Separately, H&R Block said its loss for its quarter ended July 31 more than doubled to $302.6 million, or 93 cents per share, from $131.4 million, or 41 cents per share, a year earlier.
Excluding Option One and two discontinued businesses, the loss was $109.8 million, or 34 cents per share, a penny less than analysts on average had expected, according to Reuters Estimates.
Kansas City, Missouri-based H&R Block agreed in April to sell Option One to Cerberus, a New York private equity firm, for an estimated $1 billion, but analysts have said the subprime unit might be worth only a fraction of that amount.
Subprime lenders make loans to people with weaker credit histories. Dozens have quit the industry this year, including many that went bankrupt. Rising borrowing costs and stagnating home prices have led to increases in delinquencies and defaults, while tight capital markets have deprived lenders of needed cash.
Shares of H&R Block closed Wednesday at $19.50 on the New York Stock Exchange. They began the year at $23.04.
H&R Block said it may divest or close Option One's mortgage lending business, while Cerberus would buy the loan servicing operations. It is seeking to waive requirements that Option One fund $2 billion of loans within 60 days of closing and have at least $8 billion of warehouse credit lines. It is also trying to close before Dec. 31, when the merger agreement expires.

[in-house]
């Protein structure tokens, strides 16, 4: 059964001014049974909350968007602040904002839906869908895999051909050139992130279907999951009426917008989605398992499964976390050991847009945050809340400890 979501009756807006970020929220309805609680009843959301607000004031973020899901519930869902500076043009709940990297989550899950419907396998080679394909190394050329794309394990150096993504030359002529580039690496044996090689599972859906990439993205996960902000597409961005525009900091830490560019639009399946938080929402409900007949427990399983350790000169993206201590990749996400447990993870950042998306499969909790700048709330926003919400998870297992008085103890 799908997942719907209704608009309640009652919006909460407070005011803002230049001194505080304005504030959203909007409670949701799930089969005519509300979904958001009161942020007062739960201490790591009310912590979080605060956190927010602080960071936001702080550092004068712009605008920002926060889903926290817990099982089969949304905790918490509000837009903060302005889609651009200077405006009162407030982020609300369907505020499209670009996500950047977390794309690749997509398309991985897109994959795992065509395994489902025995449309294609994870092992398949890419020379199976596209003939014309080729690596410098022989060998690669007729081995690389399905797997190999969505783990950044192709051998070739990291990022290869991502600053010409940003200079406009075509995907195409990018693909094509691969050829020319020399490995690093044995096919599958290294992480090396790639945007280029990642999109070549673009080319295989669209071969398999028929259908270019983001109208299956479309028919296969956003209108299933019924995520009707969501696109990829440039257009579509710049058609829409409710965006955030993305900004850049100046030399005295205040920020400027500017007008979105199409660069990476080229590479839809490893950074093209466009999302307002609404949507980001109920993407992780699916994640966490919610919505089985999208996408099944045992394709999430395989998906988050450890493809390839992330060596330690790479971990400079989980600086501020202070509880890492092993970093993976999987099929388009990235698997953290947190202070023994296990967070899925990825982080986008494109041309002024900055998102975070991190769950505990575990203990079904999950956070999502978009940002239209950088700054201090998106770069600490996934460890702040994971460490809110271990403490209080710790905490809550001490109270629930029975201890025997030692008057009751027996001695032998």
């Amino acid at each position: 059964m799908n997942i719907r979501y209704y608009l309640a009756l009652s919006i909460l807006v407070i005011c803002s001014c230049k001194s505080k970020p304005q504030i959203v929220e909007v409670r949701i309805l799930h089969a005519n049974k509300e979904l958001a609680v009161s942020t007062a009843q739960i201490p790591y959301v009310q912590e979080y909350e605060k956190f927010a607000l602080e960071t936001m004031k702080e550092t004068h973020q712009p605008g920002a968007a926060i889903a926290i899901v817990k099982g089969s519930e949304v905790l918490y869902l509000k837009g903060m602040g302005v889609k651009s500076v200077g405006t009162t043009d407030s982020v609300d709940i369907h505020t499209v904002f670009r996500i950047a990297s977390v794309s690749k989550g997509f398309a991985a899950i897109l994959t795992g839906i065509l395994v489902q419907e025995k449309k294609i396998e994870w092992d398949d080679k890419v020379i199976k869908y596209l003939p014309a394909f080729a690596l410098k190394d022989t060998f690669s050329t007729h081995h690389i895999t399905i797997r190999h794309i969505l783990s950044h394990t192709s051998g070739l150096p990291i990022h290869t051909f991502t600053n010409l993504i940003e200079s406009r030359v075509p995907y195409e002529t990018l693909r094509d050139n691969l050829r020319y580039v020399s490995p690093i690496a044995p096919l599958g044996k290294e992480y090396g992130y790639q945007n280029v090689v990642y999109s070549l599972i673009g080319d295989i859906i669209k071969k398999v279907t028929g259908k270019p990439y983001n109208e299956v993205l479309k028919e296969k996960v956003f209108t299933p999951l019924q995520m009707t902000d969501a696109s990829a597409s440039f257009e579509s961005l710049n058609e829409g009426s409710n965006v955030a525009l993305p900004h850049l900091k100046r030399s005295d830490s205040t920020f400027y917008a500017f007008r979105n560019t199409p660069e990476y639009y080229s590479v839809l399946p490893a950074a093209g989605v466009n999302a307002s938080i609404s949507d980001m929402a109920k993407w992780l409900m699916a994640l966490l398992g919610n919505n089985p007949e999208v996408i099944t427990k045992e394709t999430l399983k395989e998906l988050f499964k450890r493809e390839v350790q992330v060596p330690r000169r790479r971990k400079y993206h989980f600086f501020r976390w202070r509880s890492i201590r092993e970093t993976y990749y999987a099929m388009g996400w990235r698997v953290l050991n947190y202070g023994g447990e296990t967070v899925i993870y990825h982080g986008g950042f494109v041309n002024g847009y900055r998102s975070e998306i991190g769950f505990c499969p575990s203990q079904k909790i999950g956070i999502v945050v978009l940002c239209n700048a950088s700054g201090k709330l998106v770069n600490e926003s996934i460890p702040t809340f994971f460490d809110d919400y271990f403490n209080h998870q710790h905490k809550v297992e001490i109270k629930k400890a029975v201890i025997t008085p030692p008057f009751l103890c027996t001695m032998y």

A Cerberus spokesman did not immediately return a call seeking comment.
Ernst said Option One is no longer making home loans that are not eligible for purchase and guarantee by mortgage companies Fannie Mae and Freddie Mac. The new guidelines mean Option One may make only $200 million of loans a month.
H&R Block reported results a week ahead of its Sept. 6 annual meeting and an expected showdown with former U.S. Securities and Exchange Commission chairman Richard Breeden, now an activist investor who is seeking three board seats.
Breeden, who runs Greenwich, Connecticut's Breeden Capital Management, wants the company to focus on tax preparation, saying its moves into banking and mortgage lending have hurt shareholders. His bid has won the backing of the three largest proxy advisory firms and at least three major H&R Block shareholders.
H&R Block narrowed its forecast for fiscal 2008 profit from continuing operations to a range of $1.30 per share to $1.45 per share from $1.25 to $1.45. Analysts on average have expected $1.33. The company said it does not expect to buy back stock before next May.